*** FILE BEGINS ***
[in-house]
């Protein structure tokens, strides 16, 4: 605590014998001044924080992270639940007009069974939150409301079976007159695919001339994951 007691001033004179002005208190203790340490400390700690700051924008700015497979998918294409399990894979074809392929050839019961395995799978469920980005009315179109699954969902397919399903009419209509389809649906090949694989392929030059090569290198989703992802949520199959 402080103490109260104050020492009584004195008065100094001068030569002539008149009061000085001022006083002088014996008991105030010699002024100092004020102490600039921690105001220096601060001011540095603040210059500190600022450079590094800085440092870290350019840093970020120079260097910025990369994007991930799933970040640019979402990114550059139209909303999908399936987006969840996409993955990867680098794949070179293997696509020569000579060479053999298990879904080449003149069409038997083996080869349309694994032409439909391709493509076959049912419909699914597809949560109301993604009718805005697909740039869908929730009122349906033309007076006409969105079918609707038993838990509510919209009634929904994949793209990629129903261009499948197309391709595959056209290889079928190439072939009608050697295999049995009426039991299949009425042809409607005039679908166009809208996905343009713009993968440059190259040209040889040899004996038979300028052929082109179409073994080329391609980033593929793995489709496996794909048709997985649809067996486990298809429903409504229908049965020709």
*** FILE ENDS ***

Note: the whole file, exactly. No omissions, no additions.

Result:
[in-house]
């Protein structure tokens, strides 16, 4: 605590014998001044924080992270639940007009069974939150409301079976007159695919001339994951 007691001033004179002005208190203790340490400390700690700051924008700015497979998918294409399990894979074809392929050839019961395995799978469920980005009315179109699954969902397919399903009419209509389809649906090949694989392929030059090569290198989703992802949520199959 402080103490109260104050020492009584004195008065100094001068030569002539008149009061000085001022006083002088014996008991105030010699002024100092004020102490600039921690105001220096601060001011540095603040210059500190600022450079590094800085440092870290350019840093970020120079260097910025990369994007991930799933970040640019979402990114550059139209909303999908399936987006969840996409993955990867680098794949070179293997696509020569000579060479053999298990879904080449003149069409038997083996080869349309694994032409439909391709493509076959049912419909699914597809949560109301993604009718805005697909740039869908929730009122349906033309007076006409969105079918609707038993838990509510919209009634929904994949793209990629129903261009499948197309391709595959056209290889079928190439072939009608050697295999049995009426039991299949009425042809409607005039679908166009809208996905343009713009993968440059190259040209040889040899004996038979300028052929082109179409073994080329391609980033593929793995489709496996794909048709997985649809067996486990298809429903409504229908049965020709």